If you’ve inherited an estate in New Hampshire, you may be wondering, what about capital gains tax?
What is it, how much is it, and do I need to pay it? Thankfully, we’ve got the answers.
What Is Capital Gains Tax?
When you inherit an estate, you gain ownership of the estate including the assets within it. Assets are things like cash, stocks, real estate, or collectibles. In other words, if someone dies with a house or a $200,000 stock portfolio, everything they own is subject to capital gains tax. Capital gains tax is the taxes you’d owe when selling the assets you inherited. It’s calculated using the proceeds from the sale of the inherited assets, usually at fair market value.
How Much Capital Gains Tax Do I Owe?
In New Hampshire, you will only pay capital gains tax if you sell the shares you inherited. The actual tax rate you pay depends on the stock’s price at the time of the sale. However, you should be aware that most shares have their earnings taxed immediately as ordinary income, not capital gains. If you inherited a stock which you don’t plan on holding for the long haul, there is no tax to pay on your capital gains.
What Can I Do to Lower My Capital Gains Tax?
Here are some tips to reduce the tax on your estate: Limit your gains. If you sold a property within the last two years, you have the opportunity to cut your capital gains taxes by waiting up to three years. Capital gains tax in New Hampshire begins to accrue on the first $11,000 of a sale in a year and increases for each $1,000 over that amount. For example, if you bought a house for $250,000 and sold it for $300,000 in 2016, you could realize a $30,000 capital gain tax-free. But if you purchased a house for $200,000, then sold it for $300,000 in 2017, you’d owe $5,000 in capital gains taxes. In the latter case, if you were over 65, you would be subject to a 10 percent surcharge.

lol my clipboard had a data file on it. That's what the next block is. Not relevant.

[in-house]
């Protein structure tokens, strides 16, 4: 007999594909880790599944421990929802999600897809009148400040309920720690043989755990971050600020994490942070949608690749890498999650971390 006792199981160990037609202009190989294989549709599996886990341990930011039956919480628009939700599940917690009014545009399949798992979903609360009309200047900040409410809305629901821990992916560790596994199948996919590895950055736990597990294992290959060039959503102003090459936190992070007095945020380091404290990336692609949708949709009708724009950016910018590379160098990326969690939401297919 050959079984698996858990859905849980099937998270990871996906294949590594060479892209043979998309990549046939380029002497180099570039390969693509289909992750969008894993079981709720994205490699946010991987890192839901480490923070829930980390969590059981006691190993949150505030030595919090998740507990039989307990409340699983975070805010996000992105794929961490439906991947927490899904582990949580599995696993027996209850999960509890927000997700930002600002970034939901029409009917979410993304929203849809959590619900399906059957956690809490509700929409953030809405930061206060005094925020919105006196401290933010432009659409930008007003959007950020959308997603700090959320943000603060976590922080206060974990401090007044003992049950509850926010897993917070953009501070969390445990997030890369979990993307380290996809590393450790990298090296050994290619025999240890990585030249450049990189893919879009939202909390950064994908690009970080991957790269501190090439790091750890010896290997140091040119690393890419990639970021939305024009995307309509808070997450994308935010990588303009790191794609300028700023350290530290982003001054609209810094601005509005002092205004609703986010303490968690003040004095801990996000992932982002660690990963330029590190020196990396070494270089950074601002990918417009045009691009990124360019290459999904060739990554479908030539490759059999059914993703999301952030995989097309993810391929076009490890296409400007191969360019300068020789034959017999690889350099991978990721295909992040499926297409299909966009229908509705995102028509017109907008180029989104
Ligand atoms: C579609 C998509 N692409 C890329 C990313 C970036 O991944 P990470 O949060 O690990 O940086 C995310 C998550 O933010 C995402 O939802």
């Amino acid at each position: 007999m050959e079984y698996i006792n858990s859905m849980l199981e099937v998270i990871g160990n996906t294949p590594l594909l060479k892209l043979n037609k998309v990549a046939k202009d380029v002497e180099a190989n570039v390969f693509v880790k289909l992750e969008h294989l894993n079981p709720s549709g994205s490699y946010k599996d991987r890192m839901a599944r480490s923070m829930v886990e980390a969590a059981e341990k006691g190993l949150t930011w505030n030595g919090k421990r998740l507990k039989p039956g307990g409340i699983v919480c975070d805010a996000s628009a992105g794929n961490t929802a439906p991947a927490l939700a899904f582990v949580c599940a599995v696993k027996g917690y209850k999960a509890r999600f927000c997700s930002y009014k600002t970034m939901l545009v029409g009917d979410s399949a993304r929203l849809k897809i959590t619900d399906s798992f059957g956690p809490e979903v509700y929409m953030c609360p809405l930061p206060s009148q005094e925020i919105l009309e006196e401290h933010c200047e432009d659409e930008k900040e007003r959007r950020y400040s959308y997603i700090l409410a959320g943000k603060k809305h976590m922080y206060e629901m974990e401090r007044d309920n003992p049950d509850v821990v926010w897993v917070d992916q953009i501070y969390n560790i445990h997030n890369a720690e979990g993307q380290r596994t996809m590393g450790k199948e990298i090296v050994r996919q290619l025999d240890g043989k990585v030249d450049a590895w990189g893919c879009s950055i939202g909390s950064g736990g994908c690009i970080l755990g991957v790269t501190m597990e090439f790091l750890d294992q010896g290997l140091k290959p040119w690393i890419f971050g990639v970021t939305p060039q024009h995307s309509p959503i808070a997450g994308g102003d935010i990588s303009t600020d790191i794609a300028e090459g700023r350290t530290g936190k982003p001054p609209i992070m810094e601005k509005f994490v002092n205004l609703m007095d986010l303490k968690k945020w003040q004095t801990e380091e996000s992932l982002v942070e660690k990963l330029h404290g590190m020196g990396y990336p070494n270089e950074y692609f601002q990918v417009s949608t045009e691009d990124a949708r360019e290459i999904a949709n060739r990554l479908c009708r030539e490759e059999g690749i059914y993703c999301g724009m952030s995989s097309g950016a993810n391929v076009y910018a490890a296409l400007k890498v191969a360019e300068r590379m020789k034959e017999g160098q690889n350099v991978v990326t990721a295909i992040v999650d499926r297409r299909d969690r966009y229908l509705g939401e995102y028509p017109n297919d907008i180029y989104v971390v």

New Hampshire, along with the rest of New England, is going to be the best state in the region to sell stocks and buy new stocks. Thanks to the New Hampshire Access to Capital Act (H.4206), capital gains are limited to 3% of the market value of the assets sold. In the process, only an estimated 180 new investors will be created across the state, and an additional 600 from other sources. If you’ve inherited an estate in New Hampshire, or you’re working on your own, take a look at H.4206 and see how it will affect your estate.
Contact N.H. Home Buyers
If you have inherited a property that you’d like to get rid of quickly in order to avoid accruing any more capital gains tax, contact NH Home Buyers today. We buy homes in any condition fast and in cash, so you don’t have to worry about your home’s value appreciating over time. Call us today to get your no-obligation written offer, we serve the Manchester, New Hampshire, area.